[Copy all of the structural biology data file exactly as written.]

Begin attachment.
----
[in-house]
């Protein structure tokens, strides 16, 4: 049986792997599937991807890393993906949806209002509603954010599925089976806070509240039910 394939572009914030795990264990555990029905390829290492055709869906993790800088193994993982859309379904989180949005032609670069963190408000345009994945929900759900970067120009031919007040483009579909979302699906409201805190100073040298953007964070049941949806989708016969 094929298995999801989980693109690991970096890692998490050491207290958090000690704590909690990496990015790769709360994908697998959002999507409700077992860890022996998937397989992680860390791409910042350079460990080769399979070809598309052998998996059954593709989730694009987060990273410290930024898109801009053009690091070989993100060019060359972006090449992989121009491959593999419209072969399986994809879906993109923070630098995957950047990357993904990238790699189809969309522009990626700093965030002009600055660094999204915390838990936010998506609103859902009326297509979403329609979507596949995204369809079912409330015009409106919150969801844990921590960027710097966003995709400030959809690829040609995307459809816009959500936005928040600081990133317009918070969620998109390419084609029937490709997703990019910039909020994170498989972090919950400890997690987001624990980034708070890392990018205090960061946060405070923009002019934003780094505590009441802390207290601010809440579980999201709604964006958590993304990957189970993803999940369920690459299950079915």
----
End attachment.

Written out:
[in-house]
């Protein structure tokens, strides 16, 4: 049986792997599937991807890393993906949806209002509603954010599925089976806070509240039910 394939572009914030795990264990555990029905390829290492055709869906993790800088193994993982859309379904989180949005032609670069963190408000345009994945929900759900970067120009031919007040483009579909979302699906409201805190100073040298953007964070049941949806989708016969 094929298995999801989980693109690991970096890692998490050491207290958090000690704590909690990496990015790769709360994908697998959002999507409700077992860890022996998937397989992680860390791409910042350079460990080769399979070809598309052998998996059954593709989730694009987060990273410290930024898109801009053009690091070989993100060019060359972006090449992989121009491959593999419209072969399986994809879906993109923070630098995957950047990357993904990238790699189809969309522009990626700093965030002009600055660094999204915390838990936010998506609103859902009326297509979403329609979507596949995204369809079912409330015009409106919150969801844990921590960027710097966003995709400030959809690829040609995307459809816009959500936005928040600081990133317009918070969620998109390419084609029937490709997703990019910039909020994170498989972090919950400890997690987001624990980034708070890392990018205090960061946060405070923009002019934003780094505590009441802390207290601010809440579980999201709604964006958590993304990957189970993803999940369920690459299950079915």